Obama urges Russia to permit access to Ukraine crash site
President asks what pro-Russian separatists want to hide by tampering with evidence
US president Barack Obama after speaking on the Ukraine situation outside the Oval Office of the White House on Monday. He said it was time for the Russian leader to “get serious” about trying to resolve the hostilities in Ukraine. Photograph: Win McNamee/Getty Images
President Barack Obama heaped further pressure on Russia on Monday, urging the country’s leader Vladimir Putin to stop Moscow-backed separatists in Ukraine interfering with evidence at the site of shot-down Malaysian Airlines jet and grant investigators immediate access to the area.
Speaking at the White House, Mr Obama said he appreciated the support of Russia’s president Vladimir Putin for a full and fair investigation into the shooting down of the passenger jet that killed 298 people on board, but said that his words had to be supported by actions.
“The burden now is on Russia to insist that the separatists stop tampering with the evidence, grant investigators who are already on the ground immediate, full and unimpeded access to the crash site,” said Mr Obama.
“The separatists and the Russian sponsors are responsible for the safety of the investigators doing their work.”
Mr Obama accused separatists in control of the area around the crash site of repeatedly blocking international investigators from gaining access to wreckage, of firing shots in the air when investigators approached and of removing evidence from the crash site.
Their actions raised the question - “what exactly are they trying to hide?” he said.
Separatists were removing bodies from the crash site without the care that should be expected after such a tragedy, he said.
“This is an insult to those who have lost loved ones. This is the kind of behaviour that has no place in the community of nations.”
The Obama administration has pointed the finger of blame at Russian separatists for the shooting down of the civilian airliner and tied Moscow to the tragedy, claiming that separatists alone could not have the technical capacity to shoot down the plane using sophisticated military weaponry without some assistance from Russia.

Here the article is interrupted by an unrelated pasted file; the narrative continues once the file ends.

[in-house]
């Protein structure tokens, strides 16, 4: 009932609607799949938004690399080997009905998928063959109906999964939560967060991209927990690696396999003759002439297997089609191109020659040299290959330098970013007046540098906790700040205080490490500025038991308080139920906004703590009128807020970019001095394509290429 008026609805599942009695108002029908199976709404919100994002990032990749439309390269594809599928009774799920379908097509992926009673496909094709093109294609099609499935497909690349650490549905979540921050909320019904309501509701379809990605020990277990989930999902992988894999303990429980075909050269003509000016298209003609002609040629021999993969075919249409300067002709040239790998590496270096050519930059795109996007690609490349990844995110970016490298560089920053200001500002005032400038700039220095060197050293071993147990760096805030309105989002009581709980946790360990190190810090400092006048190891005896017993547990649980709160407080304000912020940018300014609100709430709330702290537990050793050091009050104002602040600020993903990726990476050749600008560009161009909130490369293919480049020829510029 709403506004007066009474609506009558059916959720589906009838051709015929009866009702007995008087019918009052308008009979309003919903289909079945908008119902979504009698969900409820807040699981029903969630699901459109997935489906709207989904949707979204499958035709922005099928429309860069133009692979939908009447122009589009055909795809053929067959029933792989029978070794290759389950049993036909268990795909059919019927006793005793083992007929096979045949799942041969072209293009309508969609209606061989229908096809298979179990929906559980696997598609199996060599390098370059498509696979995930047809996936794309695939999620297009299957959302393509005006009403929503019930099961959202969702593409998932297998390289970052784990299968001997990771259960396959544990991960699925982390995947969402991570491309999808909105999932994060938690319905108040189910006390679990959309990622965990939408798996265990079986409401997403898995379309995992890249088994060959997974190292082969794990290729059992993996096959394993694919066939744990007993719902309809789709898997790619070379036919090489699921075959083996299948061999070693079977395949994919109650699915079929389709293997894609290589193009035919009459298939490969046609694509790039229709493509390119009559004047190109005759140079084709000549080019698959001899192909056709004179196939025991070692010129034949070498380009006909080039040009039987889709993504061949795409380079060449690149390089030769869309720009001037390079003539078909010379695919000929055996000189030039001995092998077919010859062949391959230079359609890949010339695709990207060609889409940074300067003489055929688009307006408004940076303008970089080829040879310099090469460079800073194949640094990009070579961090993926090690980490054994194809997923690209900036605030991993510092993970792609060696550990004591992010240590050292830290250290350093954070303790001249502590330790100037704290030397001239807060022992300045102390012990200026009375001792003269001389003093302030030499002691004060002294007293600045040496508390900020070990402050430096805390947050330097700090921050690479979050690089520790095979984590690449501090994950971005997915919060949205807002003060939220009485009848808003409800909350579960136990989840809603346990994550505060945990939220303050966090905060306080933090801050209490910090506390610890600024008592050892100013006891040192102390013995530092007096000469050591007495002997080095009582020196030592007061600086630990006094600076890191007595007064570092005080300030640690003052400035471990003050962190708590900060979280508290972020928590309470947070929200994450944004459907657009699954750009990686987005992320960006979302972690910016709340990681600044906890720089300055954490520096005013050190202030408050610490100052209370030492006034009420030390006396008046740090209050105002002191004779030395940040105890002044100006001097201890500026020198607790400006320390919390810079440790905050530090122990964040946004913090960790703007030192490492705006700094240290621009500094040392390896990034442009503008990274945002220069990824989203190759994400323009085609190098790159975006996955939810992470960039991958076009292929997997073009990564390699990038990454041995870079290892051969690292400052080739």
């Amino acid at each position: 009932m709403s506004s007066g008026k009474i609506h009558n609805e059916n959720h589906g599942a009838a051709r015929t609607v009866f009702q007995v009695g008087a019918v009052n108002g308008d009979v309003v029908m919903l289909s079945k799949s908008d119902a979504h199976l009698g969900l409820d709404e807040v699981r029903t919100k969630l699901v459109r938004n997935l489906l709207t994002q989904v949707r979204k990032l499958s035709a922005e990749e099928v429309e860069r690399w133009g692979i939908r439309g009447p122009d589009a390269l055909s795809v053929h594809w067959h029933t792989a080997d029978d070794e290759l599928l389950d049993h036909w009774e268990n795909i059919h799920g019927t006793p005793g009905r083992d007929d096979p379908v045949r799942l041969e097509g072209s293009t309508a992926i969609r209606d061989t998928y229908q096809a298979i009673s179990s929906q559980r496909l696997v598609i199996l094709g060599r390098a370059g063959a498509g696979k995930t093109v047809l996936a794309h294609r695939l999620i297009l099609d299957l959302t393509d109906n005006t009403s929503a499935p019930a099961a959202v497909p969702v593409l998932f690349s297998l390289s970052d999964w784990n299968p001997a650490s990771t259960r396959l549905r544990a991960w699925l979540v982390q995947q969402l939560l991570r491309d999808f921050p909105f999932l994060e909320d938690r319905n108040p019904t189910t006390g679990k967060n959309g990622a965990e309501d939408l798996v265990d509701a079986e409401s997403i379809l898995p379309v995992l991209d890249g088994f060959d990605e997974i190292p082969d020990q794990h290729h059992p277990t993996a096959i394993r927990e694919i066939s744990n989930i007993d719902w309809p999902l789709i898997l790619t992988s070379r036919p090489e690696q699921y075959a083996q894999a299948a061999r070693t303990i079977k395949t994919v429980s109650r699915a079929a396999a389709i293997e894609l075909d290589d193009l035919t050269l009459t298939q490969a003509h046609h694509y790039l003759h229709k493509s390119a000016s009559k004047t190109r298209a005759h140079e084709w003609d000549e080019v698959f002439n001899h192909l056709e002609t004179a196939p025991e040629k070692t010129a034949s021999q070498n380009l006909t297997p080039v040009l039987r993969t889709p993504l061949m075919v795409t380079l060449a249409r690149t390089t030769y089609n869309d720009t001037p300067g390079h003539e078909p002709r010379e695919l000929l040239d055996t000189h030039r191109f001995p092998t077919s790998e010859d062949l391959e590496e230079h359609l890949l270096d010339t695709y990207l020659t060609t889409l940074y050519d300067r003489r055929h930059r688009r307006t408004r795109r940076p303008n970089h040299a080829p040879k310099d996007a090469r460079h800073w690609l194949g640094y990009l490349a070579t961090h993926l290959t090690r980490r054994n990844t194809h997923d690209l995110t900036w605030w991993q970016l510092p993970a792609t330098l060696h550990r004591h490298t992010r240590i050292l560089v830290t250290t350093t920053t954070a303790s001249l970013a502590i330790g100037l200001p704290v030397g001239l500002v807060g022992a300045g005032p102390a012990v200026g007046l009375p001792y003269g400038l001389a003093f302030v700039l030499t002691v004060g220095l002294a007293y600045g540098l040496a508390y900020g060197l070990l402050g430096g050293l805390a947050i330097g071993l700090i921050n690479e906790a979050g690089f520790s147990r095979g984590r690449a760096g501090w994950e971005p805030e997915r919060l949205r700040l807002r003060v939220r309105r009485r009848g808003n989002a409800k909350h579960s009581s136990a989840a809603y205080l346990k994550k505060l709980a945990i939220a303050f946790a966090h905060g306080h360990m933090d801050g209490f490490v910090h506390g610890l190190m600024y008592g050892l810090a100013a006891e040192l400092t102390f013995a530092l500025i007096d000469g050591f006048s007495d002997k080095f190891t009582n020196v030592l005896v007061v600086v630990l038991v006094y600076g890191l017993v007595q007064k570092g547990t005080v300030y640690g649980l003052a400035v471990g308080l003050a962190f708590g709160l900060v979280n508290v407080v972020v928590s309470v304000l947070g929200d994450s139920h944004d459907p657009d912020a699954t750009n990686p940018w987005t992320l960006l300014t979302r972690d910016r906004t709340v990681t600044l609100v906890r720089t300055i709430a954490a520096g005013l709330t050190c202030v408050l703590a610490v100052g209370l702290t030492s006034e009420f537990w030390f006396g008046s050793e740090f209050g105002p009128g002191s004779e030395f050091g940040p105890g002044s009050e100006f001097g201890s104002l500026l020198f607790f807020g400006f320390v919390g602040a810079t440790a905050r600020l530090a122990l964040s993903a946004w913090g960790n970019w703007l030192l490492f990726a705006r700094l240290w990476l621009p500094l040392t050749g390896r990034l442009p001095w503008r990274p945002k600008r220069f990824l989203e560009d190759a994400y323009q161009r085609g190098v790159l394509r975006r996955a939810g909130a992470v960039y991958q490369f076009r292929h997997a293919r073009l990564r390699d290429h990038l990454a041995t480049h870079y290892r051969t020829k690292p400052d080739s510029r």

Mr Obama didn’t present any new evidence to support the US case that the separatists were responsible with support from Moscow during his seven-minute address.
He urged Mr Putin to “pivot away from this tragedy” to find a diplomatic solution to the crisis in Ukraine and to respect the country’s sovereignty and the right of its people to make their own decisions.
He said that it was now time for the Russian leader to “get serious” about trying to resolve the hostilities in Ukraine.
The shooting down of the airplane in territory controlled by Russian-backed separatists showed how they had become “more and more dangerous” not just to Ukrainians but to the broader international community,” he said.
The president warned that if Russia did not change its position in Ukraine, it would further isolate itself internationally and that the “costs for Russia’s behaviour will only continue to increase.”
He urged Russia and the pro-Moscow separatists to allow families recover relatives killed in the crash, noting the “extraordinary influence” over that Russia and Mr Putin has over the separatists.
He said the Russian leader had “direct responsibility” to compel separatists to co-operate with the international investigation.
“Time is of the essence,” said Mr Obama. “Our friends and allies need to be able to recover those who were lost. That is the least we can do. That is the least that decency demands.”
At the start of his address, the president expressed “serious concerns” at the rising number of Palestinian civilian deaths and loss of Israeli lives in the two-week conflict, calling for an immediate ceasefire.
“The work will not be easy - obviously there are enormous passions involved in this and some very difficult strategic issues involved,” he said.
“Nevertheless I have asked John to do everything he can to help facilitate a cessation of hostilities. We don’t want to see any more civilians getting killed.”